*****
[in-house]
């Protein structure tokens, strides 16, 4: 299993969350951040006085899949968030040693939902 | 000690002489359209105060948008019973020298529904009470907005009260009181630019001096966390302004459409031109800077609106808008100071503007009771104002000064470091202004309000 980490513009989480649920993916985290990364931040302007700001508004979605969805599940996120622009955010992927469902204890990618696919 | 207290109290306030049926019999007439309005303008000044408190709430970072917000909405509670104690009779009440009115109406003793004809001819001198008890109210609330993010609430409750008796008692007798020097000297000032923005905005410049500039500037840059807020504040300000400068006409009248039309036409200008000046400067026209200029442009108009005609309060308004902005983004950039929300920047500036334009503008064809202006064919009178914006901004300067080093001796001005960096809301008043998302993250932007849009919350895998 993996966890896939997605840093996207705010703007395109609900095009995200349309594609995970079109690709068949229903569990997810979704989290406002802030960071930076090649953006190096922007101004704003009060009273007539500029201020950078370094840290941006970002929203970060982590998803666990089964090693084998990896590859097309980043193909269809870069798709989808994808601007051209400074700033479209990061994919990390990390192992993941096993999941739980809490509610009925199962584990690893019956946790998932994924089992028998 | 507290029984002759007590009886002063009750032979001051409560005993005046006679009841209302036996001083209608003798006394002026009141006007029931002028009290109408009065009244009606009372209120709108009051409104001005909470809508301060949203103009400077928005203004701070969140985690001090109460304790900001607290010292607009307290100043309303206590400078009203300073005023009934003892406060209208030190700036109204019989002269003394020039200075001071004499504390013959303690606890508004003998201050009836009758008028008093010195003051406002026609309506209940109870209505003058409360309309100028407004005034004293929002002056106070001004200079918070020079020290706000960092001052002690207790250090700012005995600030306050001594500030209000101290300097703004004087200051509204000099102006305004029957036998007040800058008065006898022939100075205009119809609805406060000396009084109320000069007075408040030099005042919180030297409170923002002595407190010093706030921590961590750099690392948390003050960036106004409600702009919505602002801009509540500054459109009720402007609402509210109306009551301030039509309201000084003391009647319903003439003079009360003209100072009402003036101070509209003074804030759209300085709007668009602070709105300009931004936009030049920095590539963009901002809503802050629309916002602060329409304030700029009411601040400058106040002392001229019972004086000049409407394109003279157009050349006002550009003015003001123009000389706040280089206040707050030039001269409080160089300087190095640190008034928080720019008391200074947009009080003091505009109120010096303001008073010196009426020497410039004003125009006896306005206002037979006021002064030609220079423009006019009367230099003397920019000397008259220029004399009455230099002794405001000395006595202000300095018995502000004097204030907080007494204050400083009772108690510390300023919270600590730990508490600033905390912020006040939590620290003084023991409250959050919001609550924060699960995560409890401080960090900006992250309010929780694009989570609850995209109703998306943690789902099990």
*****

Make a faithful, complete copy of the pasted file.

[in-house]
């Protein structure tokens, strides 16, 4: 299993969350951040006085899949968030040693939902 | 000690002489359209105060948008019973020298529904009470907005009260009181630019001096966390302004459409031109800077609106808008100071503007009771104002000064470091202004309000 980490513009989480649920993916985290990364931040302007700001508004979605969805599940996120622009955010992927469902204890990618696919 | 207290109290306030049926019999007439309005303008000044408190709430970072917000909405509670104690009779009440009115109406003793004809001819001198008890109210609330993010609430409750008796008692007798020097000297000032923005905005410049500039500037840059807020504040300000400068006409009248039309036409200008000046400067026209200029442009108009005609309060308004902005983004950039929300920047500036334009503008064809202006064919009178914006901004300067080093001796001005960096809301008043998302993250932007849009919350895998 993996966890896939997605840093996207705010703007395109609900095009995200349309594609995970079109690709068949229903569990997810979704989290406002802030960071930076090649953006190096922007101004704003009060009273007539500029201020950078370094840290941006970002929203970060982590998803666990089964090693084998990896590859097309980043193909269809870069798709989808994808601007051209400074700033479209990061994919990390990390192992993941096993999941739980809490509610009925199962584990690893019956946790998932994924089992028998 | 507290029984002759007590009886002063009750032979001051409560005993005046006679009841209302036996001083209608003798006394002026009141006007029931002028009290109408009065009244009606009372209120709108009051409104001005909470809508301060949203103009400077928005203004701070969140985690001090109460304790900001607290010292607009307290100043309303206590400078009203300073005023009934003892406060209208030190700036109204019989002269003394020039200075001071004499504390013959303690606890508004003998201050009836009758008028008093010195003051406002026609309506209940109870209505003058409360309309100028407004005034004293929002002056106070001004200079918070020079020290706000960092001052002690207790250090700012005995600030306050001594500030209000101290300097703004004087200051509204000099102006305004029957036998007040800058008065006898022939100075205009119809609805406060000396009084109320000069007075408040030099005042919180030297409170923002002595407190010093706030921590961590750099690392948390003050960036106004409600702009919505602002801009509540500054459109009720402007609402509210109306009551301030039509309201000084003391009647319903003439003079009360003209100072009402003036101070509209003074804030759209300085709007668009602070709105300009931004936009030049920095590539963009901002809503802050629309916002602060329409304030700029009411601040400058106040002392001229019972004086000049409407394109003279157009050349006002550009003015003001123009000389706040280089206040707050030039001269409080160089300087190095640190008034928080720019008391200074947009009080003091505009109120010096303001008073010196009426020497410039004003125009006896306005206002037979006021002064030609220079423009006019009367230099003397920019000397008259220029004399009455230099002794405001000395006595202000300095018995502000004097204030907080007494204050400083009772108690510390300023919270600590730990508490600033905390912020006040939590620290003084023991409250959050919001609550924060699960995560409890401080960090900006992250309010929780694009989570609850995209109703998306943690789902099990």